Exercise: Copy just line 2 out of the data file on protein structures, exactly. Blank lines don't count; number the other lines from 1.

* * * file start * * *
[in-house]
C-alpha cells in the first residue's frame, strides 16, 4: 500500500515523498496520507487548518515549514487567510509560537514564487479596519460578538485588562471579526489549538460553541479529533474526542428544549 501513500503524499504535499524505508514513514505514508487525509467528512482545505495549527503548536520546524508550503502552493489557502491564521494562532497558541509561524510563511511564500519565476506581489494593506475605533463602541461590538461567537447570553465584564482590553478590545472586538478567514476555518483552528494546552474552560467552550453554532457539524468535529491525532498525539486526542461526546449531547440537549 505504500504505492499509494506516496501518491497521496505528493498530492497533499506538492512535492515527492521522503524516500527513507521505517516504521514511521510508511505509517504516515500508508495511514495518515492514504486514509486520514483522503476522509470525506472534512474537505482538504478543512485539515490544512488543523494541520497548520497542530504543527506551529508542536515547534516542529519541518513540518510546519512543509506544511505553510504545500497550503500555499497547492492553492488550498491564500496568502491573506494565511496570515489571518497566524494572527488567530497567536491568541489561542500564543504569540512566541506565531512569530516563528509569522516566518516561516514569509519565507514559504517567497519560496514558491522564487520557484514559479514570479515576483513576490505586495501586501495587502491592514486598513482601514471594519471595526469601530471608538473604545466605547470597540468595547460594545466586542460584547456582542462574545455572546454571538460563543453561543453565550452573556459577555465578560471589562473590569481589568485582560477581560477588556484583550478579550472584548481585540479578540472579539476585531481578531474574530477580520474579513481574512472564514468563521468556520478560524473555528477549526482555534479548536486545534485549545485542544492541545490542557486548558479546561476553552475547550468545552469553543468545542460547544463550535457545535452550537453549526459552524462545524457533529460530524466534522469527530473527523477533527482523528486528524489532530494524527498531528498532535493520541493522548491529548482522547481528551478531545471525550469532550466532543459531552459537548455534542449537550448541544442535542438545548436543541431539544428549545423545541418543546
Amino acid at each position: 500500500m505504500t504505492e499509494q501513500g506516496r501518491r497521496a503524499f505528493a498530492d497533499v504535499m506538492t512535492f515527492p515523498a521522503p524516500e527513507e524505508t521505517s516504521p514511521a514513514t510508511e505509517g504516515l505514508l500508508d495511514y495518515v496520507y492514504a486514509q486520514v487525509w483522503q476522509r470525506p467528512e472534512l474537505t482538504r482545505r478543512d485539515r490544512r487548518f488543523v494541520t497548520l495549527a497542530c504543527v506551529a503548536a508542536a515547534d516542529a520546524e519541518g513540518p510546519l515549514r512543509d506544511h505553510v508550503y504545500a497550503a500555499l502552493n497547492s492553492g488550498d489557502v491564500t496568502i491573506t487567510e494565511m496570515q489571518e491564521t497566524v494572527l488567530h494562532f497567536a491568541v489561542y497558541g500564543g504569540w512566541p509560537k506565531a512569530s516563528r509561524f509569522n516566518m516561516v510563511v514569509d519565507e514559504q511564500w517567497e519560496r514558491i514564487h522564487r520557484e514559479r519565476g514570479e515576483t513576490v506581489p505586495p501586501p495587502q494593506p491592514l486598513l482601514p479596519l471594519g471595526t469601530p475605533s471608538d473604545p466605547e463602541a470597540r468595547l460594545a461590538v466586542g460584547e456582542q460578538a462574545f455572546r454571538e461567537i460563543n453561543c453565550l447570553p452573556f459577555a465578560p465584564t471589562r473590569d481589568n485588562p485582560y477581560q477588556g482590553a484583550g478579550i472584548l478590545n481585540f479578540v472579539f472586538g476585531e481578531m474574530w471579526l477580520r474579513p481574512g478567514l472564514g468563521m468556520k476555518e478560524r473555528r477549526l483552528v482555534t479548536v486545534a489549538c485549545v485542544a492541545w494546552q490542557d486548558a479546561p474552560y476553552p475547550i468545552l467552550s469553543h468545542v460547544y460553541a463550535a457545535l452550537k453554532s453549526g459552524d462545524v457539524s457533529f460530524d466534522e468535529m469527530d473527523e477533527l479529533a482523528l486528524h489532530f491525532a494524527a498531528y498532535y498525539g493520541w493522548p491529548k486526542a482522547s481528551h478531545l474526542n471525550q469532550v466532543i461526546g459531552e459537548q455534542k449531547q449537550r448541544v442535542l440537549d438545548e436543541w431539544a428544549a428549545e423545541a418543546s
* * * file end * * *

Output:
C-alpha cells in the first residue's frame, strides 16, 4: 500500500515523498496520507487548518515549514487567510509560537514564487479596519460578538485588562471579526489549538460553541479529533474526542428544549 501513500503524499504535499524505508514513514505514508487525509467528512482545505495549527503548536520546524508550503502552493489557502491564521494562532497558541509561524510563511511564500519565476506581489494593506475605533463602541461590538461567537447570553465584564482590553478590545472586538478567514476555518483552528494546552474552560467552550453554532457539524468535529491525532498525539486526542461526546449531547440537549 505504500504505492499509494506516496501518491497521496505528493498530492497533499506538492512535492515527492521522503524516500527513507521505517516504521514511521510508511505509517504516515500508508495511514495518515492514504486514509486520514483522503476522509470525506472534512474537505482538504478543512485539515490544512488543523494541520497548520497542530504543527506551529508542536515547534516542529519541518513540518510546519512543509506544511505553510504545500497550503500555499497547492492553492488550498491564500496568502491573506494565511496570515489571518497566524494572527488567530497567536491568541489561542500564543504569540512566541506565531512569530516563528509569522516566518516561516514569509519565507514559504517567497519560496514558491522564487520557484514559479514570479515576483513576490505586495501586501495587502491592514486598513482601514471594519471595526469601530471608538473604545466605547470597540468595547460594545466586542460584547456582542462574545455572546454571538460563543453561543453565550452573556459577555465578560471589562473590569481589568485582560477581560477588556484583550478579550472584548481585540479578540472579539476585531481578531474574530477580520474579513481574512472564514468563521468556520478560524473555528477549526482555534479548536486545534485549545485542544492541545490542557486548558479546561476553552475547550468545552469553543468545542460547544463550535457545535452550537453549526459552524462545524457533529460530524466534522469527530473527523477533527482523528486528524489532530494524527498531528498532535493520541493522548491529548482522547481528551478531545471525550469532550466532543459531552459537548455534542449537550448541544442535542438545548436543541431539544428549545423545541418543546